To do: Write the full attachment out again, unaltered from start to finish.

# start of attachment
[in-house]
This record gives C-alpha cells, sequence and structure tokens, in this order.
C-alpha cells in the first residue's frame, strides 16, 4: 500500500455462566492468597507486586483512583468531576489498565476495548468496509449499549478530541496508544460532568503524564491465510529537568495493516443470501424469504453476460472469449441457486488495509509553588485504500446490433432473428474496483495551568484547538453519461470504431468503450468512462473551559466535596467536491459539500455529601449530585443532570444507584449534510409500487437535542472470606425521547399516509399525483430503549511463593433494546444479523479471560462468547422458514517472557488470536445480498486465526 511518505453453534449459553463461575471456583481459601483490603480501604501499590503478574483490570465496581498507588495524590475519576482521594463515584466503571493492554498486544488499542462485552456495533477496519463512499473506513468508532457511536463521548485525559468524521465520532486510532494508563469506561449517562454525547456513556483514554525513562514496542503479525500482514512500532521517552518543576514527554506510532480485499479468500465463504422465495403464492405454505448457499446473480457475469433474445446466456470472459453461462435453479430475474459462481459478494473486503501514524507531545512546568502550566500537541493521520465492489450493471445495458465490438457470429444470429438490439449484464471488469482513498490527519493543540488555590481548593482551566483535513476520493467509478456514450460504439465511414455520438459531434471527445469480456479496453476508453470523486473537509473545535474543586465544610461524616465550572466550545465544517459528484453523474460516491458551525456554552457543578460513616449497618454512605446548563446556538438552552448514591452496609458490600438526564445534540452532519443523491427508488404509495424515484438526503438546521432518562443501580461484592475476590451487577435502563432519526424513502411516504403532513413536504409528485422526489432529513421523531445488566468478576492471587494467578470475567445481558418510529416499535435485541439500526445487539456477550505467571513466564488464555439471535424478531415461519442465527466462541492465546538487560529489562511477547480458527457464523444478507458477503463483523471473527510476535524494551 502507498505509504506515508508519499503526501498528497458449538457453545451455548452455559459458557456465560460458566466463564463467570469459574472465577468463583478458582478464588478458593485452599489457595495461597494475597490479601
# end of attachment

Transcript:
[in-house]
This record gives C-alpha cells, sequence and structure tokens, in this order.
C-alpha cells in the first residue's frame, strides 16, 4: 500500500455462566492468597507486586483512583468531576489498565476495548468496509449499549478530541496508544460532568503524564491465510529537568495493516443470501424469504453476460472469449441457486488495509509553588485504500446490433432473428474496483495551568484547538453519461470504431468503450468512462473551559466535596467536491459539500455529601449530585443532570444507584449534510409500487437535542472470606425521547399516509399525483430503549511463593433494546444479523479471560462468547422458514517472557488470536445480498486465526 511518505453453534449459553463461575471456583481459601483490603480501604501499590503478574483490570465496581498507588495524590475519576482521594463515584466503571493492554498486544488499542462485552456495533477496519463512499473506513468508532457511536463521548485525559468524521465520532486510532494508563469506561449517562454525547456513556483514554525513562514496542503479525500482514512500532521517552518543576514527554506510532480485499479468500465463504422465495403464492405454505448457499446473480457475469433474445446466456470472459453461462435453479430475474459462481459478494473486503501514524507531545512546568502550566500537541493521520465492489450493471445495458465490438457470429444470429438490439449484464471488469482513498490527519493543540488555590481548593482551566483535513476520493467509478456514450460504439465511414455520438459531434471527445469480456479496453476508453470523486473537509473545535474543586465544610461524616465550572466550545465544517459528484453523474460516491458551525456554552457543578460513616449497618454512605446548563446556538438552552448514591452496609458490600438526564445534540452532519443523491427508488404509495424515484438526503438546521432518562443501580461484592475476590451487577435502563432519526424513502411516504403532513413536504409528485422526489432529513421523531445488566468478576492471587494467578470475567445481558418510529416499535435485541439500526445487539456477550505467571513466564488464555439471535424478531415461519442465527466462541492465546538487560529489562511477547480458527457464523444478507458477503463483523471473527510476535524494551 502507498505509504506515508508519499503526501498528497458449538457453545451455548452455559459458557456465560460458566466463564463467570469459574472465577468463583478458582478464588478458593485452599489457595495461597494475597490479601